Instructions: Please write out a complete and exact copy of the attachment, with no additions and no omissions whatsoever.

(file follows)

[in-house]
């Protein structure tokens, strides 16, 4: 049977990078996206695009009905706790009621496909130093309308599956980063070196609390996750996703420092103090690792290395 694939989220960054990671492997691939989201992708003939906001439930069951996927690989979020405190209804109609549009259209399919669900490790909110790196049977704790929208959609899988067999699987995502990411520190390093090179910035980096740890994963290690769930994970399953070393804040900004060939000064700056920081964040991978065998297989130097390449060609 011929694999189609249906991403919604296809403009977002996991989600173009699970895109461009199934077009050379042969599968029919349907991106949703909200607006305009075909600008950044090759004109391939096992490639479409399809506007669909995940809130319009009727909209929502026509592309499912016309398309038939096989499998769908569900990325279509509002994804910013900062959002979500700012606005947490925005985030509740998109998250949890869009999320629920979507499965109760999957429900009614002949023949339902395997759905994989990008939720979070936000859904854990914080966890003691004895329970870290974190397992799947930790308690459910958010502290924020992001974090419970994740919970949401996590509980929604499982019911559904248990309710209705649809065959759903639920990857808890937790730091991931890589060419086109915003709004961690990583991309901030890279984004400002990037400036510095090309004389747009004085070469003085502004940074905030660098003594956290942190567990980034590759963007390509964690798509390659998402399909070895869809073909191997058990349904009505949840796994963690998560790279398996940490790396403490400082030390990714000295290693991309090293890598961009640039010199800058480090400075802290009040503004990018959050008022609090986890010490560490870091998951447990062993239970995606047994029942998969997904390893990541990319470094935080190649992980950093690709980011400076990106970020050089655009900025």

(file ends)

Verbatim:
[in-house]
């Protein structure tokens, strides 16, 4: 049977990078996206695009009905706790009621496909130093309308599956980063070196609390996750996703420092103090690792290395 694939989220960054990671492997691939989201992708003939906001439930069951996927690989979020405190209804109609549009259209399919669900490790909110790196049977704790929208959609899988067999699987995502990411520190390093090179910035980096740890994963290690769930994970399953070393804040900004060939000064700056920081964040991978065998297989130097390449060609 011929694999189609249906991403919604296809403009977002996991989600173009699970895109461009199934077009050379042969599968029919349907991106949703909200607006305009075909600008950044090759004109391939096992490639479409399809506007669909995940809130319009009727909209929502026509592309499912016309398309038939096989499998769908569900990325279509509002994804910013900062959002979500700012606005947490925005985030509740998109998250949890869009999320629920979507499965109760999957429900009614002949023949339902395997759905994989990008939720979070936000859904854990914080966890003691004895329970870290974190397992799947930790308690459910958010502290924020992001974090419970994740919970949401996590509980929604499982019911559904248990309710209705649809065959759903639920990857808890937790730091991931890589060419086109915003709004961690990583991309901030890279984004400002990037400036510095090309004389747009004085070469003085502004940074905030660098003594956290942190567990980034590759963007390509964690798509390659998402399909070895869809073909191997058990349904009505949840796994963690998560790279398996940490790396403490400082030390990714000295290693991309090293890598961009640039010199800058480090400075802290009040503004990018959050008022609090986890010490560490870091998951447990062993239970995606047994029942998969997904390893990541990319470094935080190649992980950093690709980011400076990106970020050089655009900025």